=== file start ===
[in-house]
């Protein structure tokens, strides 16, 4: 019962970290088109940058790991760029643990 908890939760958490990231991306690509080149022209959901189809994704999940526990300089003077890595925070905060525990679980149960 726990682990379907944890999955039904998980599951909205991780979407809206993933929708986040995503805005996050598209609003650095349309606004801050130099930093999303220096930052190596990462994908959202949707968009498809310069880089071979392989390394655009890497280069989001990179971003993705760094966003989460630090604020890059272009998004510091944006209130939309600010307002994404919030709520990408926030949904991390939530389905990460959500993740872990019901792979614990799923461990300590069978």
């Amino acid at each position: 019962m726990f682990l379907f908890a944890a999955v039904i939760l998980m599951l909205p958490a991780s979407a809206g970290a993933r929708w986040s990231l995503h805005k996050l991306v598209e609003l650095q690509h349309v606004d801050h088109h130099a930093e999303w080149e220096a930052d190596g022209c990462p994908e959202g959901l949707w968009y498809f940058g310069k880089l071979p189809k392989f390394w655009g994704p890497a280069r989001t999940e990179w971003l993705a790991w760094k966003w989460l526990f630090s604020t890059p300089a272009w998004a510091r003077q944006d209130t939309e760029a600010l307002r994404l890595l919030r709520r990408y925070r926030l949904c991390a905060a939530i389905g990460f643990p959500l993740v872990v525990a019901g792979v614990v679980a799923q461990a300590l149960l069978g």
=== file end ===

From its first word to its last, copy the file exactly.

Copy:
[in-house]
């Protein structure tokens, strides 16, 4: 019962970290088109940058790991760029643990 908890939760958490990231991306690509080149022209959901189809994704999940526990300089003077890595925070905060525990679980149960 726990682990379907944890999955039904998980599951909205991780979407809206993933929708986040995503805005996050598209609003650095349309606004801050130099930093999303220096930052190596990462994908959202949707968009498809310069880089071979392989390394655009890497280069989001990179971003993705760094966003989460630090604020890059272009998004510091944006209130939309600010307002994404919030709520990408926030949904991390939530389905990460959500993740872990019901792979614990799923461990300590069978």
């Amino acid at each position: 019962m726990f682990l379907f908890a944890a999955v039904i939760l998980m599951l909205p958490a991780s979407a809206g970290a993933r929708w986040s990231l995503h805005k996050l991306v598209e609003l650095q690509h349309v606004d801050h088109h130099a930093e999303w080149e220096a930052d190596g022209c990462p994908e959202g959901l949707w968009y498809f940058g310069k880089l071979p189809k392989f390394w655009g994704p890497a280069r989001t999940e990179w971003l993705a790991w760094k966003w989460l526990f630090s604020t890059p300089a272009w998004a510091r003077q944006d209130t939309e760029a600010l307002r994404l890595l919030r709520r990408y925070r926030l949904c991390a905060a939530i389905g990460f643990p959500l993740v872990v525990a019901g792979v614990v679980a799923q461990a300590l149960l069978g």